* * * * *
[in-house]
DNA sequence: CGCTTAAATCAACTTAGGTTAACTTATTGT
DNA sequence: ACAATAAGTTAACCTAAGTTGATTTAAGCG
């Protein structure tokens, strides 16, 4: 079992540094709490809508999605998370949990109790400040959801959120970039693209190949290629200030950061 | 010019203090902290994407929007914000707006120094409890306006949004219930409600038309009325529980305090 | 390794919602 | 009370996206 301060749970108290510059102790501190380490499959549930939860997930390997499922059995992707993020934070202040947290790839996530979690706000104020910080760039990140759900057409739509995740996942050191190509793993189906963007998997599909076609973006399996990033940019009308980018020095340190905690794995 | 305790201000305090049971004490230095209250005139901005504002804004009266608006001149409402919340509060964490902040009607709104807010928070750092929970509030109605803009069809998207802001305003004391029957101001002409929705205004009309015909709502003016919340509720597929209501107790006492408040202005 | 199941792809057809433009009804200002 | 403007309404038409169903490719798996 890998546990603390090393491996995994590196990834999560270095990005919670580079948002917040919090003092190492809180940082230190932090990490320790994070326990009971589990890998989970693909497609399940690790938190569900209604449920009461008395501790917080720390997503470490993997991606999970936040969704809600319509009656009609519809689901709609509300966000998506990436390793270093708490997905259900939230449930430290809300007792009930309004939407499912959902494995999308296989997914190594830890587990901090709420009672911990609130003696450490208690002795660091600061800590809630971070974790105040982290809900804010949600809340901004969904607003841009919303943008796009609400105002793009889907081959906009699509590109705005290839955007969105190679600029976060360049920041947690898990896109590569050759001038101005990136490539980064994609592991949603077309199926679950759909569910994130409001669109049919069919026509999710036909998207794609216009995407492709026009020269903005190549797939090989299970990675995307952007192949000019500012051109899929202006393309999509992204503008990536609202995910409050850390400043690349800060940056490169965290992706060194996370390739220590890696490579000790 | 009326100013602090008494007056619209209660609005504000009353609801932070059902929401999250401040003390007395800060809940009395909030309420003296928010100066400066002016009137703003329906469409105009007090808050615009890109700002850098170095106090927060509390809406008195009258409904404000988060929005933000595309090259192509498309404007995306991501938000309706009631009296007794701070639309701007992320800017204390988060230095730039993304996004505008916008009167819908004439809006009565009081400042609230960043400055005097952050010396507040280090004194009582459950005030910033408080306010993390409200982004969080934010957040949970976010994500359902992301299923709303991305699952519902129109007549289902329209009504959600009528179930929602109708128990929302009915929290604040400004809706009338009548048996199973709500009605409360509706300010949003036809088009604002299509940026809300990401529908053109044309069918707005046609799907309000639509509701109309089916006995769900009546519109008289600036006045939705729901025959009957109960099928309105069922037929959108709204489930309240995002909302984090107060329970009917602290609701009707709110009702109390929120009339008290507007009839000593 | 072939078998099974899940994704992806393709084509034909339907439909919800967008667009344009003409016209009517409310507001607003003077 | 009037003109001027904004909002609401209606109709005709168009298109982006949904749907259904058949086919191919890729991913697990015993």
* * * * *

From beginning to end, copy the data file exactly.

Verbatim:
[in-house]
DNA sequence: CGCTTAAATCAACTTAGGTTAACTTATTGT
DNA sequence: ACAATAAGTTAACCTAAGTTGATTTAAGCG
């Protein structure tokens, strides 16, 4: 079992540094709490809508999605998370949990109790400040959801959120970039693209190949290629200030950061 | 010019203090902290994407929007914000707006120094409890306006949004219930409600038309009325529980305090 | 390794919602 | 009370996206 301060749970108290510059102790501190380490499959549930939860997930390997499922059995992707993020934070202040947290790839996530979690706000104020910080760039990140759900057409739509995740996942050191190509793993189906963007998997599909076609973006399996990033940019009308980018020095340190905690794995 | 305790201000305090049971004490230095209250005139901005504002804004009266608006001149409402919340509060964490902040009607709104807010928070750092929970509030109605803009069809998207802001305003004391029957101001002409929705205004009309015909709502003016919340509720597929209501107790006492408040202005 | 199941792809057809433009009804200002 | 403007309404038409169903490719798996 890998546990603390090393491996995994590196990834999560270095990005919670580079948002917040919090003092190492809180940082230190932090990490320790994070326990009971589990890998989970693909497609399940690790938190569900209604449920009461008395501790917080720390997503470490993997991606999970936040969704809600319509009656009609519809689901709609509300966000998506990436390793270093708490997905259900939230449930430290809300007792009930309004939407499912959902494995999308296989997914190594830890587990901090709420009672911990609130003696450490208690002795660091600061800590809630971070974790105040982290809900804010949600809340901004969904607003841009919303943008796009609400105002793009889907081959906009699509590109705005290839955007969105190679600029976060360049920041947690898990896109590569050759001038101005990136490539980064994609592991949603077309199926679950759909569910994130409001669109049919069919026509999710036909998207794609216009995407492709026009020269903005190549797939090989299970990675995307952007192949000019500012051109899929202006393309999509992204503008990536609202995910409050850390400043690349800060940056490169965290992706060194996370390739220590890696490579000790 | 009326100013602090008494007056619209209660609005504000009353609801932070059902929401999250401040003390007395800060809940009395909030309420003296928010100066400066002016009137703003329906469409105009007090808050615009890109700002850098170095106090927060509390809406008195009258409904404000988060929005933000595309090259192509498309404007995306991501938000309706009631009296007794701070639309701007992320800017204390988060230095730039993304996004505008916008009167819908004439809006009565009081400042609230960043400055005097952050010396507040280090004194009582459950005030910033408080306010993390409200982004969080934010957040949970976010994500359902992301299923709303991305699952519902129109007549289902329209009504959600009528179930929602109708128990929302009915929290604040400004809706009338009548048996199973709500009605409360509706300010949003036809088009604002299509940026809300990401529908053109044309069918707005046609799907309000639509509701109309089916006995769900009546519109008289600036006045939705729901025959009957109960099928309105069922037929959108709204489930309240995002909302984090107060329970009917602290609701009707709110009702109390929120009339008290507007009839000593 | 072939078998099974899940994704992806393709084509034909339907439909919800967008667009344009003409016209009517409310507001607003003077 | 009037003109001027904004909002609401209606109709005709168009298109982006949904749907259904058949086919191919890729991913697990015993």